Mitigation & Prevention
FEMA allocates over $1B to mitigate Puerto Rico’s future disaster hazards
As Puerto Rico’s recovery from damage caused by Hurricane María progresses, the Federal Emergency Management Agency (FEMA) has allocated over $1 billion to reduce the impact that other natural disasters may have on the island. These funds include measures such as the use of components that are more resistant to wind, changes from low-water-crossings to bridges, storm runoff management on municipal and state roads, elevating structures in flood prone areas and other techniques that seek to strengthen reconstruction projects.
To date, over 6,300 projects to rebuild public buildings, roads and other spaces in the communities have benefited from mitigation funds. With this, the agency seeks to create long-term resilience on the island.
“About 87 per cent of projects for hurricanes Irma and María have funds that go toward mitigation. For these, FEMA funds go beyond repairing the damage: we are helping the new reconstruction to withstand future events, which will reduce reconstruction costs later on,” said federal disaster recovery co-ordinator José G. Baquero.
Waterproofing for the Auxilio Mutuo Hospital facilities is part of the mitigation measures that this institution will develop with the allocation of over $12.8 million from FEMA. As explained by its executive director Jorge L. Matta, among the main damage and challenges to this century-old structure – the first of its buildings was inaugurated in 1910 – were leaks and the power supply during the first 20 days after Hurricane María, while the electrical system was restored.
Through mitigation funds, roofs and windows will be waterproofed, in compliance with historic preservation guidelines. The allocation will also strengthen the uninterrupted supply of energy through a system that will produce energy in the hospital, with a battery bank and a recharging system with generators; all this, without removing their emergency generators. To address mitigation against future strong winds, the work will include reinforcements to protect the internal electrical system.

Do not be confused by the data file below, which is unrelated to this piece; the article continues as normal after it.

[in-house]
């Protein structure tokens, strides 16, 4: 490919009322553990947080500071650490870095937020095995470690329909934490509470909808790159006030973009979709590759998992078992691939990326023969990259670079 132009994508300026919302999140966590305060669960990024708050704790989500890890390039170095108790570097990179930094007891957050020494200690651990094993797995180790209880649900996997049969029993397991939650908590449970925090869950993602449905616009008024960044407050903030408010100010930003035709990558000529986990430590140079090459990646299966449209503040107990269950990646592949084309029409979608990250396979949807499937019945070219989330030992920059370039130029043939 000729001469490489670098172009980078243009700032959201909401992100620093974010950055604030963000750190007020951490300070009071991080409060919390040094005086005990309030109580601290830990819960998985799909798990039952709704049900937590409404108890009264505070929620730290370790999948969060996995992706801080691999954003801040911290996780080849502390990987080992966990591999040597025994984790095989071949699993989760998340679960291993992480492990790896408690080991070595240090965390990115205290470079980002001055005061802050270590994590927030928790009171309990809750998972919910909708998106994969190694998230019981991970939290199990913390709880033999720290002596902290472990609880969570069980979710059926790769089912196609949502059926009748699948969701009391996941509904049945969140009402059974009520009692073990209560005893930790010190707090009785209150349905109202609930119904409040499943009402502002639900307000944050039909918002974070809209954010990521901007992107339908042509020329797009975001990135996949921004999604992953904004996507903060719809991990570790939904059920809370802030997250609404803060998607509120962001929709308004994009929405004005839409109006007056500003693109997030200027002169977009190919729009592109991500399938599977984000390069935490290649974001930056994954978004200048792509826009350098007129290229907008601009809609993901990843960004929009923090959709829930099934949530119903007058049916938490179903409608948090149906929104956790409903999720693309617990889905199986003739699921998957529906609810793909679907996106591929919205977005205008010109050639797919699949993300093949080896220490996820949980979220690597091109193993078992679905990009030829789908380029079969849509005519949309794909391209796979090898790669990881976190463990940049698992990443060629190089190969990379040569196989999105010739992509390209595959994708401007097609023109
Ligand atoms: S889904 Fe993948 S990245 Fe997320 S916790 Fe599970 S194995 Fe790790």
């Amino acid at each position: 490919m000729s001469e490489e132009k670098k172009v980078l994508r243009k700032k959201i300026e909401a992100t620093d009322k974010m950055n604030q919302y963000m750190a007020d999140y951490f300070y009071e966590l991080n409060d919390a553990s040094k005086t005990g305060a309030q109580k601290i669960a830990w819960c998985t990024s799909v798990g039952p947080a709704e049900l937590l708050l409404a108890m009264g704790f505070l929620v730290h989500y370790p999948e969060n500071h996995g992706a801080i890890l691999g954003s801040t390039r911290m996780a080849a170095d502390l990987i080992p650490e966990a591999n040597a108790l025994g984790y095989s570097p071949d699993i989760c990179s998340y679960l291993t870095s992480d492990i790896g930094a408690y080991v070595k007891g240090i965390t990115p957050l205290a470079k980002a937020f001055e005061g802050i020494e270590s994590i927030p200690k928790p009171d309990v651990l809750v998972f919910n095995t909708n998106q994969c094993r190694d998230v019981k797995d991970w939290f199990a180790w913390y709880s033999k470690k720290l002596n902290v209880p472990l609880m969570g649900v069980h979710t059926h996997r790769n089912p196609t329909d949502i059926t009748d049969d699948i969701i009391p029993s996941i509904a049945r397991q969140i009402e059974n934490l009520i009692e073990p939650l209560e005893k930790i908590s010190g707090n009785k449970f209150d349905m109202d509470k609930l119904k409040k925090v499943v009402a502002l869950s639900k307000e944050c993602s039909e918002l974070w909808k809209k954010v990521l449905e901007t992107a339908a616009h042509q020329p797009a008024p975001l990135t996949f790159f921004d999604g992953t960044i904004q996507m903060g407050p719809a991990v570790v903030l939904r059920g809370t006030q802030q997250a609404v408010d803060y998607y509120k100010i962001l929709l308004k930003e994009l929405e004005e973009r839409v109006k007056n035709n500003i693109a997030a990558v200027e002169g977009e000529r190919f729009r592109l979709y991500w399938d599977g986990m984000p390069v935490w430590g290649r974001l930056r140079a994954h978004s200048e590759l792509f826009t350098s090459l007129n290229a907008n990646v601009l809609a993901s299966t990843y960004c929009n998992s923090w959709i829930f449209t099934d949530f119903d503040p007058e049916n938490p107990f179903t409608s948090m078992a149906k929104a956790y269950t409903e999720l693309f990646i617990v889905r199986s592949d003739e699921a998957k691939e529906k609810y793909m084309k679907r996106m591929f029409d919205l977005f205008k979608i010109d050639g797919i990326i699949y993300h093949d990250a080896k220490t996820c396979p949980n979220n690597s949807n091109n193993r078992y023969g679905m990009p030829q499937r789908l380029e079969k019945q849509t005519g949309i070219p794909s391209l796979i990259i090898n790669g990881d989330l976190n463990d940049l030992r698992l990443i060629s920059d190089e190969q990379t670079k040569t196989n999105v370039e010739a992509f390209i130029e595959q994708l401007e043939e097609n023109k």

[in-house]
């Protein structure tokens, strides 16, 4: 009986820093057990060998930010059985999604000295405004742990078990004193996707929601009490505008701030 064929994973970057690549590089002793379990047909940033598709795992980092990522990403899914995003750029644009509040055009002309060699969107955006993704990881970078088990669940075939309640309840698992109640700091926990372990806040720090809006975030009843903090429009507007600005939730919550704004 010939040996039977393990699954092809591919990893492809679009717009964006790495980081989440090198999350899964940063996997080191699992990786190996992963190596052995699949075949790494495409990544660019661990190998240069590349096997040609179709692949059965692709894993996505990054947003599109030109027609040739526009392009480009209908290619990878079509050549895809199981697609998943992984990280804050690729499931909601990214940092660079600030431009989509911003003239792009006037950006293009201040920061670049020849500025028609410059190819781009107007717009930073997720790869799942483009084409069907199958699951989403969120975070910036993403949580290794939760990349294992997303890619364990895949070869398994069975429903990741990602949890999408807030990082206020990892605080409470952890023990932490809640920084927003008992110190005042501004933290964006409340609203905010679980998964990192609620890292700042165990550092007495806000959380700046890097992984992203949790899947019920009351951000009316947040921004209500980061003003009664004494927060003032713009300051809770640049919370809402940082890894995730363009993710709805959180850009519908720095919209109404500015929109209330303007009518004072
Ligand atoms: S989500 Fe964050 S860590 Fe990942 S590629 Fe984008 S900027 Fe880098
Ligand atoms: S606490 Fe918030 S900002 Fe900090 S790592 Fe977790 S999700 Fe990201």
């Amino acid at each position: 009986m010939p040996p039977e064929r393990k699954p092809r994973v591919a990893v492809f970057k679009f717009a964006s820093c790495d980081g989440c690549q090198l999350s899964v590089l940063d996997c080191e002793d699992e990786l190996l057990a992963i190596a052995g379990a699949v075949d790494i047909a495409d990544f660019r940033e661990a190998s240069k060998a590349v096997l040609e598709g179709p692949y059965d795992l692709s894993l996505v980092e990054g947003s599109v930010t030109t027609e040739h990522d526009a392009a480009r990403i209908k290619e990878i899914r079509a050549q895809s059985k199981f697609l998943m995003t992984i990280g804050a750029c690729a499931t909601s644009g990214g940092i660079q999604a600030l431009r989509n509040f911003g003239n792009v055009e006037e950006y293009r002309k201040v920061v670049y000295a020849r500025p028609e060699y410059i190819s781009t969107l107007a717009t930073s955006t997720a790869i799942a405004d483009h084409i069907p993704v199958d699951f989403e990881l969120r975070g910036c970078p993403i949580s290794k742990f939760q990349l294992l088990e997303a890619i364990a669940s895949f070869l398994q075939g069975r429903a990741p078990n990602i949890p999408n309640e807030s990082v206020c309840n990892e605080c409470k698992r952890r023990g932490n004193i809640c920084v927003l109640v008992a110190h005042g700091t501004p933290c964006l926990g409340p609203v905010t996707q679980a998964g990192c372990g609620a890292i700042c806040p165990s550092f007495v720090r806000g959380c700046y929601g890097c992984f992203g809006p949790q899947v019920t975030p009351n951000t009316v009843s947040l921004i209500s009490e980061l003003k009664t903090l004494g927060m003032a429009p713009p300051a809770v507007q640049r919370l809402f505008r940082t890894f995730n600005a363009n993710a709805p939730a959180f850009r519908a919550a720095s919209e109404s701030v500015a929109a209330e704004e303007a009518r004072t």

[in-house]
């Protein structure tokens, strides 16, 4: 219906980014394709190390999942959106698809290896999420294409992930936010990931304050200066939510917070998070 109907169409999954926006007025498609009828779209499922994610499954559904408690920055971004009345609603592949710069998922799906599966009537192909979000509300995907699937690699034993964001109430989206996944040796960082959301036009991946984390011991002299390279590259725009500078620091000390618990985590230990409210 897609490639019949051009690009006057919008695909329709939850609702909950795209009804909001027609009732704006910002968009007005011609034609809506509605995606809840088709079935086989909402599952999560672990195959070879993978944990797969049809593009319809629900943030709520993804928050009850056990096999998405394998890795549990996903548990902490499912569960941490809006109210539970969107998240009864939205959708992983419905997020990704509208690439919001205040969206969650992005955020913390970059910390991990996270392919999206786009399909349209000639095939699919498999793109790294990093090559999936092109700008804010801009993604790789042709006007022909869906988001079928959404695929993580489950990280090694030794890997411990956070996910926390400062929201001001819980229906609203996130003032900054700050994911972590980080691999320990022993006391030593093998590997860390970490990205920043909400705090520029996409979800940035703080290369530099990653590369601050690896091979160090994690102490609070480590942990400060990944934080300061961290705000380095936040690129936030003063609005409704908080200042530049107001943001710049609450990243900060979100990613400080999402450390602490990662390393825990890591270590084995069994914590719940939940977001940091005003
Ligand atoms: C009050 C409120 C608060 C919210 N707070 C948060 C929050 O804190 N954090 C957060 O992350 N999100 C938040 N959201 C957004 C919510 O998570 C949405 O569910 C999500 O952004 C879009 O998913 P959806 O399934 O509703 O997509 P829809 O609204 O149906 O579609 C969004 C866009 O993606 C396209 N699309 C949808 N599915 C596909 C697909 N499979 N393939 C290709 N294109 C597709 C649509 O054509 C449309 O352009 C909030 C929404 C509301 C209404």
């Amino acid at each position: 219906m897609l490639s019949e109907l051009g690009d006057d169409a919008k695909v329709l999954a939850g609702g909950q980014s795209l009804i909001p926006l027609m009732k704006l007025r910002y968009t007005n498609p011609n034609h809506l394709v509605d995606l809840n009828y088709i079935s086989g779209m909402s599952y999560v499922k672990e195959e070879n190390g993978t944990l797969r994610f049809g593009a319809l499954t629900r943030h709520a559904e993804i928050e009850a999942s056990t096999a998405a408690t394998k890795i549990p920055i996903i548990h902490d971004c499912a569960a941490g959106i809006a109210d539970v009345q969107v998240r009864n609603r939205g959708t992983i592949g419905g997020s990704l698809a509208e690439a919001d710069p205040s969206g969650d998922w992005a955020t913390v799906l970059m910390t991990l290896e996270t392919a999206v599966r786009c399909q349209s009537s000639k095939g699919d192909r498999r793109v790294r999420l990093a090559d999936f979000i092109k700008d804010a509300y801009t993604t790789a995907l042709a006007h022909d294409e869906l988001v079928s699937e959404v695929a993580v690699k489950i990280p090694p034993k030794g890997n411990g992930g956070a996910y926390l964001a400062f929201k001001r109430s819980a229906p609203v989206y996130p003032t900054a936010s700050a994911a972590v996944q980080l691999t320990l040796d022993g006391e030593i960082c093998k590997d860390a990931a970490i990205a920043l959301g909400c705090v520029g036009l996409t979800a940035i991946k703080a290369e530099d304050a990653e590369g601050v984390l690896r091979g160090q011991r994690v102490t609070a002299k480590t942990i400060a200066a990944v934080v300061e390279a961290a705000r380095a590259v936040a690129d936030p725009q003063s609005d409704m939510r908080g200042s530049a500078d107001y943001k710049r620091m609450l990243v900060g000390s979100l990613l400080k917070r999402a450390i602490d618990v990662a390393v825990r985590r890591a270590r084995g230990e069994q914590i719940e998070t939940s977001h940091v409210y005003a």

“For institutions like this, the cost of doing all which needs to be done, if it were not with the help of FEMA, it would be very difficult, if not impossible. We are convinced that we will definitely have a much more robust hospital. And we are grateful that they can help us so that we can have a very resilient hospital, worthy of caring for all our patients and everyone who arrives,” said Matta.
Meanwhile, mitigation measures will be carried out in several communities around the island to benefit residents. One example is the Abra Honda Low Water Crossing in the municipality of San Sebastián, where the Guajataca River washed away a road during the floods caused by Hurricane María. The mitigation proposal seeks to elevate the road with a single-span bridge that is above flood level. For this, the municipality has close to $2.2 million from FEMA for the low water crossing, which will connect roads PR-451 and PR-4451 and will provide the most direct route between the Guacio neighbourhood and downtown San Sebastián, where most of the community’s jobs, hospitals and supermarkets are located.
Deputy federal disaster recovery co-ordinator Andrés García said that “this achievement would not have been possible without the efforts of several people and components at FEMA who have worked as a team with the Government of Puerto Rico, COR3, the municipalities and eligible non-profit organizations. Our hazard mitigation team has done a commendable job ensuring that our island has funds that will strengthen our infrastructure for the long term. We are very grateful to them. In addition to being a part of FEMA, they are also survivors, so they understand the importance of this reconstruction first-hand.”
For the executive director of the Central Office for Recovery, Reconstruction and Resiliency (COR3), Manuel A. Laboy Rivera, maximizing the resources available when designing and building resiliently, considering future risks, is vital to avoid, to the extent possible, significant damage as a result of a new natural disaster.
“As part of the assistance that our COR3 staff offers to subrecipients, we guide them through the project formulation process to ensure that factors that pose a threat to infrastructure and communities are taken into consideration. This is how we rebuild with efficiency and resilience, implementing mitigation measures in the reconstruction,” said COR3’s executive director.
To date, FEMA has obligated nearly $28.6 billion for over 10,200 projects that will support Puerto Rico’s recovery.
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